The Five Things That Go Right

by seansblog-admin on September 19, 2017

So we are now on the cusp of everyone being back in full swing post-Labor Day. Busyness awaits. The question is, how are you going to take everything you might have been working on — process, pricing, storytelling, client management, cross-industry work – and put it into practice? And after you use the tools, how will you evaluate your efforts?

The first is a subject I have covered quite a lot on the blog – metrics of success. I would submit to you that a successful project looks different now than from what it might have in the past. Or at least I hope so. That is what evolution as a creative business is all about.  Less about pulling it off and more about a terrific journey.  If you have really been invested in your creative business and its growth, today’s metric of success should be about how and why you did what you did and having that (ongoing) effort being supported by your clients, employees and colleagues. Supported much more than a beautiful result.

However, this is more than a personal endeavor. This is like a design statement being necessary for all creative businesses, especially Event and Interior creative businesses. [And if you do not understand why a design statement is the future of your creative business, but can appreciate its power, you really need to join The BBC Collective — Events or The BBC Collective — Interiors and be part of the change you seek.  No matter how busy you are, there is always an hour or so a week to step back and really work on instead of in your creative business].

All creative businesses need to constantly work on redefining/refining what clients, employees and colleagues should expect (and evaluate) our creative businesses on. And we want to spread the word so that the industry comes to be defined by fingerprints instead of fashion, relationship instead of branding, story instead of blind faith, integrity instead of fluff.

But but but you are all about to be busy, meaning in it, making it happen. So the strategy cannot be to institute all of these overarching changes and industry revolutions when you are in the moment. Instead, it is to make sure that you are noting the effects your new new is having on your creative business. When the time for playing the game is afoot, you play, you do not think about the fifteen things you were working on in practice. When you do play though, do not ignore the work that has come before. The easiest way to make sure this does not happen: write down the five things that went right. You can do this in the middle of producing the project, immediately after, or, best yet, as often as you can for the month leading up to the finish of the project.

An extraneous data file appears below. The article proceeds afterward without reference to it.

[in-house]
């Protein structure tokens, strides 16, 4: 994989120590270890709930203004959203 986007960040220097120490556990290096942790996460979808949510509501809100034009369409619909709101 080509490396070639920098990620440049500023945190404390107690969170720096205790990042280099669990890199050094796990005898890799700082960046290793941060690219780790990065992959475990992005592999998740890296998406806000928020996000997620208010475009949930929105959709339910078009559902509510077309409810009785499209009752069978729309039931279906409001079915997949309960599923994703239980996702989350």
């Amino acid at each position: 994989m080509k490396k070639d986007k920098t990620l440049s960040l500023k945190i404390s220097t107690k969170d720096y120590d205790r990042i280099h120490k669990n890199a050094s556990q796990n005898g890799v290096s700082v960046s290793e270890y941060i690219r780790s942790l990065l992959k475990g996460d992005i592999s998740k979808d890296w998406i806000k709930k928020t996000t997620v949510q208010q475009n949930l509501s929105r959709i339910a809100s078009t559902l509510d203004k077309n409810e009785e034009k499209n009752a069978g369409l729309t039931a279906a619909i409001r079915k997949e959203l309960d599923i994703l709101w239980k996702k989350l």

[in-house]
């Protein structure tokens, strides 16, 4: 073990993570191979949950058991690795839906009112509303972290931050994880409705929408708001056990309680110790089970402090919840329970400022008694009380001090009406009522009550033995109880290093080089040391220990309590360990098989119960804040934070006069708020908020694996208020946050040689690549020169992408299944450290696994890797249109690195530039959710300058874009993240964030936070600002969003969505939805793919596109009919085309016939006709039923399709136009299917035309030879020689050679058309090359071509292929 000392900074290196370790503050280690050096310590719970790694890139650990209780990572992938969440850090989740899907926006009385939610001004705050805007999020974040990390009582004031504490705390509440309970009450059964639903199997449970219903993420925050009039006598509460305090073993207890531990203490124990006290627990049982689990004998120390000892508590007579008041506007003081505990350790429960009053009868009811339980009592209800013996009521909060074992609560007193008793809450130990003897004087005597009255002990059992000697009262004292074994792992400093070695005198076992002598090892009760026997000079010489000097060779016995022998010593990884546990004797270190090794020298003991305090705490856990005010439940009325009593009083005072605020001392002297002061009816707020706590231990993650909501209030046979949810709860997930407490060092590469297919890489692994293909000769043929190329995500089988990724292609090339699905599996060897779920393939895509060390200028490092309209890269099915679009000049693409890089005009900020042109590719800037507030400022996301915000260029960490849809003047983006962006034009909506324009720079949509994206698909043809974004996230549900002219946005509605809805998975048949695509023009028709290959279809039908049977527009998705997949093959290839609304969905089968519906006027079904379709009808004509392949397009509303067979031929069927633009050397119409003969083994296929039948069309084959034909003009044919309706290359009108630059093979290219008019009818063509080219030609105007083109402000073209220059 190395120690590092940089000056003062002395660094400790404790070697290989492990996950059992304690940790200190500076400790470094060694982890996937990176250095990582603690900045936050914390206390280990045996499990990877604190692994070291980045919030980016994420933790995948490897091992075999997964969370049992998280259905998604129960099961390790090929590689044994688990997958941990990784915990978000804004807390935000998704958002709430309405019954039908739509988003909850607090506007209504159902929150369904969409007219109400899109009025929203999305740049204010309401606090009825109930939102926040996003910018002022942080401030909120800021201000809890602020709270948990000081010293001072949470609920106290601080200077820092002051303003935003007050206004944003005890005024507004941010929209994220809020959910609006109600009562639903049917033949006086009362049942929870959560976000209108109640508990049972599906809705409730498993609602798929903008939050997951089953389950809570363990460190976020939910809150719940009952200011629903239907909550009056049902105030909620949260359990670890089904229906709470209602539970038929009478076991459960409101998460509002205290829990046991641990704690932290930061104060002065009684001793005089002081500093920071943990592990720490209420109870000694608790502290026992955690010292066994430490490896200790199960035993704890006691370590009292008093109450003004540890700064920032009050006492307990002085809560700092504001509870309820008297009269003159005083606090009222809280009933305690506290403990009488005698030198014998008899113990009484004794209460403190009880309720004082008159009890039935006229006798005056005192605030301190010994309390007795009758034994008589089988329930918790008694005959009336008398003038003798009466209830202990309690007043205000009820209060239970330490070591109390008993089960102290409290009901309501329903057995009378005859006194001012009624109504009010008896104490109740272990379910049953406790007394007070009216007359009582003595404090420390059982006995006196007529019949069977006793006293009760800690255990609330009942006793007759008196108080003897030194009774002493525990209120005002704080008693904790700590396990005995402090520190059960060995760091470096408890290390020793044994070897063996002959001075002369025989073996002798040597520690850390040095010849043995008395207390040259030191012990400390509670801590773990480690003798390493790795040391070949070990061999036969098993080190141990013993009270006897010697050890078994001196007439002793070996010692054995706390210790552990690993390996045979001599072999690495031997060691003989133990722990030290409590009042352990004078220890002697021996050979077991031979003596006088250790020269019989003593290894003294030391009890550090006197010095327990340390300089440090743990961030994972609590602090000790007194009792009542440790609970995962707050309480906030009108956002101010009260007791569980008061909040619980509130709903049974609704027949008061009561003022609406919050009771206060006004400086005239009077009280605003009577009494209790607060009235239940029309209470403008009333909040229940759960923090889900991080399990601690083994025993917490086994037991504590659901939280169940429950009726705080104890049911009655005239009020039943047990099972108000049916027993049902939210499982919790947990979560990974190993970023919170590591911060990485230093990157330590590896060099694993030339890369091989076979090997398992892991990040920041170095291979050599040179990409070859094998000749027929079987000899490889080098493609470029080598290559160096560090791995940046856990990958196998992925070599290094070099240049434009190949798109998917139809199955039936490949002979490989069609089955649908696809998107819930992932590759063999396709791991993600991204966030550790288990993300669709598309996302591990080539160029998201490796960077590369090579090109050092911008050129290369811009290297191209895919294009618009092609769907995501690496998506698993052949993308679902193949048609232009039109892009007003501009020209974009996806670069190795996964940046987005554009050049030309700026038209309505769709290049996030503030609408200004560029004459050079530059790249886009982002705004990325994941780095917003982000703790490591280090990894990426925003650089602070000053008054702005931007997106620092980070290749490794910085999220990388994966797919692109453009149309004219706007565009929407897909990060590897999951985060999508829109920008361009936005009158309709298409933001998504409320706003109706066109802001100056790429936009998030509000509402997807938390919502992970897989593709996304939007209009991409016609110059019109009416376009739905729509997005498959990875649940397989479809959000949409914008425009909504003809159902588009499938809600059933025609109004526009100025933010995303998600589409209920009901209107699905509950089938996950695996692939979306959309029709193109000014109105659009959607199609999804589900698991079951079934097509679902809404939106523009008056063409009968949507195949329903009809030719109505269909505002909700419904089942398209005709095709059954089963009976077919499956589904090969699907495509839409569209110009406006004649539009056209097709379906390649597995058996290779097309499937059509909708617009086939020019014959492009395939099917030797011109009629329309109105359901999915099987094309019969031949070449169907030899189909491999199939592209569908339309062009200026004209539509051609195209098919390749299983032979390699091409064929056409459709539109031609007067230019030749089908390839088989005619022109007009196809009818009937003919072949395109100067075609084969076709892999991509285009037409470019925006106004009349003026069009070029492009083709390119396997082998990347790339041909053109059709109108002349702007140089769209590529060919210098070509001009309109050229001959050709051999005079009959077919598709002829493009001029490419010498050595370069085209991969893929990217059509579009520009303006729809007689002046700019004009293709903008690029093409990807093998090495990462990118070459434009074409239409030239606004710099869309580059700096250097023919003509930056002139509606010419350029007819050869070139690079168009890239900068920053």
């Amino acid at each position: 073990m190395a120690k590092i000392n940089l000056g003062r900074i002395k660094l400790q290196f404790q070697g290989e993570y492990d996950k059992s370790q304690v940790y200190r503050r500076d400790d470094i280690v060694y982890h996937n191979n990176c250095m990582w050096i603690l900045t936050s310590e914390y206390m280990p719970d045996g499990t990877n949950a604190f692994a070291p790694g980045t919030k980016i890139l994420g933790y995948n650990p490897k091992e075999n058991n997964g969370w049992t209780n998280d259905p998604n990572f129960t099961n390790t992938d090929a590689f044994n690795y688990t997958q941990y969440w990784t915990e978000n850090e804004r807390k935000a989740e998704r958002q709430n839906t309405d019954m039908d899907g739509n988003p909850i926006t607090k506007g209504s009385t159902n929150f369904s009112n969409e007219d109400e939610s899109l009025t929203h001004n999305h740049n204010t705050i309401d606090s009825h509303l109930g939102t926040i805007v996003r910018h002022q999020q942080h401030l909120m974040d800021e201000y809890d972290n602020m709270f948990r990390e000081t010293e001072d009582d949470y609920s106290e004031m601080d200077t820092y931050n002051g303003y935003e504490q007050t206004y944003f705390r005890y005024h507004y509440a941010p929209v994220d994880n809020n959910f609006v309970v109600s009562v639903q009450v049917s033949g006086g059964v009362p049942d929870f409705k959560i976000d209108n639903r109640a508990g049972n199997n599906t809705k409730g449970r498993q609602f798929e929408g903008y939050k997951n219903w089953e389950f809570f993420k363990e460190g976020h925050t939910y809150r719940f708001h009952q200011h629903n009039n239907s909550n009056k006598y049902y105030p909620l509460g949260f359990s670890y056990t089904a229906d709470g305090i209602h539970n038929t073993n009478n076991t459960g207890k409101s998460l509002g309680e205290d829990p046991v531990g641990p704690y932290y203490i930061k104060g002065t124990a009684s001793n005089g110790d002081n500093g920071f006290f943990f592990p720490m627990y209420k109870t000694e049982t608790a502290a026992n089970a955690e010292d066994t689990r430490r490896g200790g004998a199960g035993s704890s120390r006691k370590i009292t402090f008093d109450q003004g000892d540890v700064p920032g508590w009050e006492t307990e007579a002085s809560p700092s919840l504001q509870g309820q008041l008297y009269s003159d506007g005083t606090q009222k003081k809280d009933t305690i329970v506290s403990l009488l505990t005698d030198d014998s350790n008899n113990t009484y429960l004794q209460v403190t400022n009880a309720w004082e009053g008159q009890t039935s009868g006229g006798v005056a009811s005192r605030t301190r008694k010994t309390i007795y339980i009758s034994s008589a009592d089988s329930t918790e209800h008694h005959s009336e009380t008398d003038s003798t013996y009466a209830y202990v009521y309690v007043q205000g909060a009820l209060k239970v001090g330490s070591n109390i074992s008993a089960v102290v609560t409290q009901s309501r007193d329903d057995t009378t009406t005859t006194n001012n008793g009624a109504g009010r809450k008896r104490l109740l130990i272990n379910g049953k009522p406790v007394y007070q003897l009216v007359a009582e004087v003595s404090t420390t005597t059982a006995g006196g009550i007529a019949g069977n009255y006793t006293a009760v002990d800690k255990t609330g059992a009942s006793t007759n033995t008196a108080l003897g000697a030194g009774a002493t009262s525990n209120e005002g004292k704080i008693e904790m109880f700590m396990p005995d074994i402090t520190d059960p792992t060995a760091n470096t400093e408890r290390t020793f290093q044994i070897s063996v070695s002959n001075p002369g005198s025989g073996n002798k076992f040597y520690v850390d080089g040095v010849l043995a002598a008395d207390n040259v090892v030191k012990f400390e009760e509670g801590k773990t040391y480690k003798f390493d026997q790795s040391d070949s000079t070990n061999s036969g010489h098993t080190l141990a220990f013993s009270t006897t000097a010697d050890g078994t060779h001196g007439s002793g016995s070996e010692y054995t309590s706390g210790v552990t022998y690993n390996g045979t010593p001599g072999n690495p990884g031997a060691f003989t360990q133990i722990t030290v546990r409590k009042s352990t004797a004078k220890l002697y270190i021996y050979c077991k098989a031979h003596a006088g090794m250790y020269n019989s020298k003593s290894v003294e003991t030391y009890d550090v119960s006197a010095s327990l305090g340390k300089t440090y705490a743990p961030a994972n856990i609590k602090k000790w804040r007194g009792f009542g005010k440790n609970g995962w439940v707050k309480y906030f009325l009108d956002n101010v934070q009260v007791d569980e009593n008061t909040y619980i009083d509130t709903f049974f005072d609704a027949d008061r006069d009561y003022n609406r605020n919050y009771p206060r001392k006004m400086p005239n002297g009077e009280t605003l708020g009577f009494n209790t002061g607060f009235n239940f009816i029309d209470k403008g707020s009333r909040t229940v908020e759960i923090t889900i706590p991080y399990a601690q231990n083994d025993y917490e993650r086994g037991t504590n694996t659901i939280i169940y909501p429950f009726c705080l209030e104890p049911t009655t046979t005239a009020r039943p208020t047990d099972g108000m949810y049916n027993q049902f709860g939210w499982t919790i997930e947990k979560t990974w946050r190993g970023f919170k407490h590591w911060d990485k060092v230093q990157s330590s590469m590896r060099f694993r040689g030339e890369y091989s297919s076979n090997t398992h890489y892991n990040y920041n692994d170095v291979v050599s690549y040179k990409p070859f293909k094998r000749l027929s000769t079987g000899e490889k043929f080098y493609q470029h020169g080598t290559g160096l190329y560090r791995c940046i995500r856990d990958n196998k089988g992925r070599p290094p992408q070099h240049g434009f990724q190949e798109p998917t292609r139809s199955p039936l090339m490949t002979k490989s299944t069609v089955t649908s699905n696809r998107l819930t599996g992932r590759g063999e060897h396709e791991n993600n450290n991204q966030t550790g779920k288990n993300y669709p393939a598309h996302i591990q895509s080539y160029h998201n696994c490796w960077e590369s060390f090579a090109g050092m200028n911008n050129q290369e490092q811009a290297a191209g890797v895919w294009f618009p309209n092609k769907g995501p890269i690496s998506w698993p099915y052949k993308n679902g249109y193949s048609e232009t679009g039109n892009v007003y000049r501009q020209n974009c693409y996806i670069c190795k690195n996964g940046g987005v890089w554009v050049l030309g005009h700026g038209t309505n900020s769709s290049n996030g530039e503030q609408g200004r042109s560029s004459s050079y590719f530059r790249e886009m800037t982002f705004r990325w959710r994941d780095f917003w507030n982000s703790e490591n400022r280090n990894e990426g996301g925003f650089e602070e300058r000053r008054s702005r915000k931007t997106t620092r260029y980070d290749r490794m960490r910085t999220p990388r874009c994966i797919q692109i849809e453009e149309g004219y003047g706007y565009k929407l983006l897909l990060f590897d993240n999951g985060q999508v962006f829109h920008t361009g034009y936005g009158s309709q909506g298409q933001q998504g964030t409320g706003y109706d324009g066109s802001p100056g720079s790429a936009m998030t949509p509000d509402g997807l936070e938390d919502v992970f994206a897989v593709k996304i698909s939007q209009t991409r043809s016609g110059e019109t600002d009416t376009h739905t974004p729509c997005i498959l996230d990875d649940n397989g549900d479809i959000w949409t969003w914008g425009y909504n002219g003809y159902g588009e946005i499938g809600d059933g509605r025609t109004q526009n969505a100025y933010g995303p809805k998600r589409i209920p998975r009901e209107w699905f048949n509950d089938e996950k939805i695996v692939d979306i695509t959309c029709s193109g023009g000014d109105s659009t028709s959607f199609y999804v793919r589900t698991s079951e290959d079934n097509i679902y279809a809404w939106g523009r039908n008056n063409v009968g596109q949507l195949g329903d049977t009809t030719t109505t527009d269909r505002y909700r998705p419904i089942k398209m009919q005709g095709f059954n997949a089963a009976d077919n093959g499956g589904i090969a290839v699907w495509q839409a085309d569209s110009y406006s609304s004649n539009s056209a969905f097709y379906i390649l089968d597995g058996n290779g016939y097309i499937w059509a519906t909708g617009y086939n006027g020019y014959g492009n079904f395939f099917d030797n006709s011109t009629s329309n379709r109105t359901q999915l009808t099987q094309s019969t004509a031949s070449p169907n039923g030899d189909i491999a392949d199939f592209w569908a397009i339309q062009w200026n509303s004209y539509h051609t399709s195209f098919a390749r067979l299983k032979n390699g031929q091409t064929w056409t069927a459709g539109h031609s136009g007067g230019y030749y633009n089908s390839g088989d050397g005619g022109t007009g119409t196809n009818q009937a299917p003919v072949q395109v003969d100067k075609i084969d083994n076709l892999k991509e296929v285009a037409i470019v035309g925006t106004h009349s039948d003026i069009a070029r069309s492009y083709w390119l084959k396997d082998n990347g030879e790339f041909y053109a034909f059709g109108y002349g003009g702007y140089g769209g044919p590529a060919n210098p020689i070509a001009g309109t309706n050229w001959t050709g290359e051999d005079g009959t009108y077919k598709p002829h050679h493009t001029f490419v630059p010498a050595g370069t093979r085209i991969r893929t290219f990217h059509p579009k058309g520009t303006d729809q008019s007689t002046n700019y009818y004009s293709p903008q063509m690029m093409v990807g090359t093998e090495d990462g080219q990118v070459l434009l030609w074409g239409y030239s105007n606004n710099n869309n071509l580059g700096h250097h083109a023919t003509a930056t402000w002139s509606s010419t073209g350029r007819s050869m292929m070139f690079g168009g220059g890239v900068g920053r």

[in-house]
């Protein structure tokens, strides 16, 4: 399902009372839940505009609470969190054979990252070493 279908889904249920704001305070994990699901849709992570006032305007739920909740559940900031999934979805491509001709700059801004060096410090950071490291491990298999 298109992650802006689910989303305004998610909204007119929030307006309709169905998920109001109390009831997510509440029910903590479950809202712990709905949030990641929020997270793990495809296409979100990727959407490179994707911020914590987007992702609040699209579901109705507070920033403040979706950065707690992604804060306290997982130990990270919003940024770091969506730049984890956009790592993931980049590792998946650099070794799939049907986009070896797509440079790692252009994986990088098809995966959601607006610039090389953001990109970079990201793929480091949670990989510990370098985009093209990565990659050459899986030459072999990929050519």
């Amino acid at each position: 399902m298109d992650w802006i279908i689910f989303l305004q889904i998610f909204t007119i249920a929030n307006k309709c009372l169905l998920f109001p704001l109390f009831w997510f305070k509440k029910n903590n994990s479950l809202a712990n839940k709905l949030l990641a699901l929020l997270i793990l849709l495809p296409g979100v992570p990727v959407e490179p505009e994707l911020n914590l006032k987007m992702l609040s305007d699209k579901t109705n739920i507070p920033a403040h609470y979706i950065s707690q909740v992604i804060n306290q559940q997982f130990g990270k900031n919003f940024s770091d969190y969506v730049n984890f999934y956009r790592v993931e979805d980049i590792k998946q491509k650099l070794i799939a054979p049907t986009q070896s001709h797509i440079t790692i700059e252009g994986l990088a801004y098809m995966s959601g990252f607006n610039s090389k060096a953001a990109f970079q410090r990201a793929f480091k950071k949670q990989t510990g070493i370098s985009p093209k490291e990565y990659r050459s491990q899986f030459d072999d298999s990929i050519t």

Here’s the thing: you are not fixing anything, you are remaking what makes you remarkable in the first place. If you are focused on your strengths, they will become stronger.

Nobody leads with their weaknesses. Ever. We lead with what makes us great, what we are confident in, what makes us feel alive first. Why should you evaluate your creative business in the context of what went wrong on the promise that you will fix it in the future? Fine, do that, just get stronger at your strengths first. A positive sandwich as my kids would say.

When you are there and actually doing the work to write it down in the moment, you will have it forever. Not that anything will go off if you do not write down the five things that went right, it is just that they inevitably slip from memory, opportunity to build on them lost forever. The reason: most often, what went right is an intangible – the way an employee talked to the client, offering reassurance; the calm demeanor of staff; the clear communication delivered as you, the artist, would have it delivered; pacing of the work. Yet, the intangible, the ephemeral, the effort underneath the surface, is what defines you, your art and your creative business. The very thing we have been working to build on. Make no mistake, you get paid (or you will) for what lies underneath for the very reason that it is yours and yours alone.

A little safety tip: be real – no, Janey the florist did such a great job, I just love her. More, Janey showed up on time looking professional, her staff was always respectful and responsible and were flexible when some last minute minor changes had to happen. The former are platitudes, the latter the foundation of future expectations.

And, of course, figure out who should be noting what went right. If you want it to matter, it cannot be just you. Different eyes see with different lenses.

The point of the exercise is not just to collect platitudes, it is to weave what you see as your strengths more indelibly into the fabric of your creative business. You WILL do better by being better at what you are already great at first.  Leave shoring up weaknesses for another day.

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